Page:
For the children winter had its own special quality: snowballing, skating and slides in the bitter weather, the mystery and beauty of moonlit nights when trees and boulders threw strange shadows and the nails in your boots struck sparks from stones in the road, and the queer feeling of the pitch dark if you somehow got away from the others. Winter also made indoors seem all the cosier. Sometimes Father Stewart would let us come to watch in the workshop, where a lamp with a polished reflector hung from the middle of the roof and there was always a mellow smell of burning leather; Jamie MacEwan swept the parings into a heap every now and then and threw them on the fire. In the kitchen Mother Stewart was always busy with cooking, baking, cleaning and washing things, and sometimes we had the run of the ‘verandah’, a little extension with its own fireplace which was the domain of one of our aunts when not working as housekeepers in the manse or one of the big houses.

Mother Stewart had been housekeeper to the minister of the parish church before her marriage. After tending her own large family, she still found time and energy to help a neighbour, and many a tinker baby she helped into the world and clothed with scraps from her own store before the advent of the district nurse and the welfare state. She was a wonderful mother and an endlessly patient wife. The hardships of winter for grown-ups we learned later, although of course , we noticed the leanness of the cows when they went out for the spring rise of grass and we knew that a lot of winter eating was autumn storing. At the worst of times there was plenty of company. A few years later, as the Glen emptied of its people, winter seemed to grow longer every time.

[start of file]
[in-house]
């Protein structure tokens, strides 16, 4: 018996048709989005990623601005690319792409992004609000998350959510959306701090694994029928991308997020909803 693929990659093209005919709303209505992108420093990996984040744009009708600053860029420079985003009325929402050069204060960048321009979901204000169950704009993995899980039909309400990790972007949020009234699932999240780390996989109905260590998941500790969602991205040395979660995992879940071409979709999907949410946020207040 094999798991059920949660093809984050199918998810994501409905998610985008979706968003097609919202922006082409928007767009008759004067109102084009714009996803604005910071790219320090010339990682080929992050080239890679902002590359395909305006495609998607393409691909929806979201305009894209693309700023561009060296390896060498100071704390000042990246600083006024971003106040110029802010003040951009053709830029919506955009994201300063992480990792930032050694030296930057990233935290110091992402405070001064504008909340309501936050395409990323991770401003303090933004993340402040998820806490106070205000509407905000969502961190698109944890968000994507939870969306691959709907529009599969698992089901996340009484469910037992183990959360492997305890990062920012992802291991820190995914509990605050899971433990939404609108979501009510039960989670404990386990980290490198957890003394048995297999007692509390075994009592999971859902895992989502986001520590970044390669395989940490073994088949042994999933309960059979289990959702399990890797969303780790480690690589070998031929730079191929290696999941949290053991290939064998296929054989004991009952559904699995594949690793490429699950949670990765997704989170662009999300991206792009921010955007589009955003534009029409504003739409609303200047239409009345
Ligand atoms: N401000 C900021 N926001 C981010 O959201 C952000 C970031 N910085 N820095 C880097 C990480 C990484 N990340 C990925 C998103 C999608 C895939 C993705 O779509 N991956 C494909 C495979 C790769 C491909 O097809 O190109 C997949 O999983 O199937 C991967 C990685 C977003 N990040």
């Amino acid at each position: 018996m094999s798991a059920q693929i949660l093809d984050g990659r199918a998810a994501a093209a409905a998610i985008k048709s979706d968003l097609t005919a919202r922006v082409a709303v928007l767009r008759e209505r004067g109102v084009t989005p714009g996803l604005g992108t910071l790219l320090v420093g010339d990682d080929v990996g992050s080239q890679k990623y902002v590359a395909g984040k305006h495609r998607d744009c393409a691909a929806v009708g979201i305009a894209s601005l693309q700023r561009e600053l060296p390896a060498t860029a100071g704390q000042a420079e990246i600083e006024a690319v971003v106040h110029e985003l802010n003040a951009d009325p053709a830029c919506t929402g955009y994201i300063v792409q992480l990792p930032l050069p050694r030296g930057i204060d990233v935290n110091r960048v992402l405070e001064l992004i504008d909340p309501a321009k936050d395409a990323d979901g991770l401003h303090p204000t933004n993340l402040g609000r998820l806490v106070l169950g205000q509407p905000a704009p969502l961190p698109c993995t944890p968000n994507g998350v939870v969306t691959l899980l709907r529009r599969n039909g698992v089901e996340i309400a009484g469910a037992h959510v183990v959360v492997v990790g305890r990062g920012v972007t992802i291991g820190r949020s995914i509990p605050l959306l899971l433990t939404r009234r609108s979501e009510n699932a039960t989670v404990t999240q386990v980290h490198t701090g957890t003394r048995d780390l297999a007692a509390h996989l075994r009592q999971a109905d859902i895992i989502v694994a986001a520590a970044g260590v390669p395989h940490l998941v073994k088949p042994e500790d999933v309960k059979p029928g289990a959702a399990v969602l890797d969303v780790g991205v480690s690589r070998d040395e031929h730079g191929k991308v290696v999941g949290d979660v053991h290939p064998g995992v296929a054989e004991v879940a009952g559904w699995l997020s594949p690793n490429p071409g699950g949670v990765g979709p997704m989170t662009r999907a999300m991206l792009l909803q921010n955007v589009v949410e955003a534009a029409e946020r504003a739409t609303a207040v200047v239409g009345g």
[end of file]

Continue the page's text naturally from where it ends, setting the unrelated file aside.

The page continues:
In the spring there were heather fires on the hillsides, the screeching of pheasants in the park, bonfires in the garden and the search for the first daisy and primrose - and later the search for bird’s nests. Gradually came the long days and the abundance of summer, and then the autumn again with the glut of apples and brambles. How far away it seems from a society where most people have never seen pickled eggs or salt herrings in the barrel or bacon on the rafter, or made their own soup, and where even farmer’s wives buy frozen chips. All the technological improvements are supposed to reduce labour and increase leisure, and of course they do. But often it seems to be leisure to be bored. I suppose we were bored sometimes, and there is no merit in drudgery. Maybe we compare the recollections of childhood, with its intensity and long moments, with an adult world that is bound to be different. But why so different? There is no measuring human happiness or individuality. There does not seem to be more of either with the emptying of the glens.

We were no children of the wilderness, although we were close to natural things. The point of view of the town dweller who talks about ‘protecting the wilderness’ must always be a little insulting to a Highlander. The original name of Glen Lyon, long centuries ago before it was settled by the Fionn, the builders of forts and masters of cattle, was Gleinn Fasach, ‘Wilderness Glen’. But the modern wilderness in the Highlands is man made - not, mostly, by the Highlanders but by outsiders who bought whole forests and clean-felled them as if they were mining rock, or were interested in making money from sheep or deer (or, if they did not need the money, simply in the thrill of killing a big animal). Everywhere was wilderness once. Seventy years ago the notion of so miscalling Glen Lyon, where people had lived since history took over from myth, would have seemed without sense. Our childhood happiness was not in the wilderness, although we were always conscious of natural beauty and grandeur, At the end of long lives, we do not look back on a world of wilderness, but on a cheerful, busy and companionable little community that was more fragile than we could know.”